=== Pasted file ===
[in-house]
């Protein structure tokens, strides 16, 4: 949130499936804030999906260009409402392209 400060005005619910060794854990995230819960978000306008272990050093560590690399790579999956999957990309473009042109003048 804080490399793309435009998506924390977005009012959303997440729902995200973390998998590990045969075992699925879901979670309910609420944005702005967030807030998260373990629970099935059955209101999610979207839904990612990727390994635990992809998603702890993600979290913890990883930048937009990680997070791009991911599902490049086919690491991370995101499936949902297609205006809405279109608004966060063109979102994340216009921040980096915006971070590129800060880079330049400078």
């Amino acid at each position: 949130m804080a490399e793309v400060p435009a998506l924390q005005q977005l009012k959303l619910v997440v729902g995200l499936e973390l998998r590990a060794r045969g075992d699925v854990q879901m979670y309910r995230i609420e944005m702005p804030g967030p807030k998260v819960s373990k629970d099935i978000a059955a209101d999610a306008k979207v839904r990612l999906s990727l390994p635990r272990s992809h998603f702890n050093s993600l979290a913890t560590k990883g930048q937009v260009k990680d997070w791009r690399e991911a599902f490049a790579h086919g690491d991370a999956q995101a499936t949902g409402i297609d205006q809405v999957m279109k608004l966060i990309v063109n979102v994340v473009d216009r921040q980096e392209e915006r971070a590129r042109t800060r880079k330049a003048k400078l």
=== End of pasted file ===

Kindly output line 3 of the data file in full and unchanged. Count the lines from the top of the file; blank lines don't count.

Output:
């Amino acid at each position: 949130m804080a490399e793309v400060p435009a998506l924390q005005q977005l009012k959303l619910v997440v729902g995200l499936e973390l998998r590990a060794r045969g075992d699925v854990q879901m979670y309910r995230i609420e944005m702005p804030g967030p807030k998260v819960s373990k629970d099935i978000a059955a209101d999610a306008k979207v839904r990612l999906s990727l390994p635990r272990s992809h998603f702890n050093s993600l979290a913890t560590k990883g930048q937009v260009k990680d997070w791009r690399e991911a599902f490049a790579h086919g690491d991370a999956q995101a499936t949902g409402i297609d205006q809405v999957m279109k608004l966060i990309v063109n979102v994340v473009d216009r921040q980096e392209e915006r971070a590129r042109t800060r880079k330049a003048k400078l």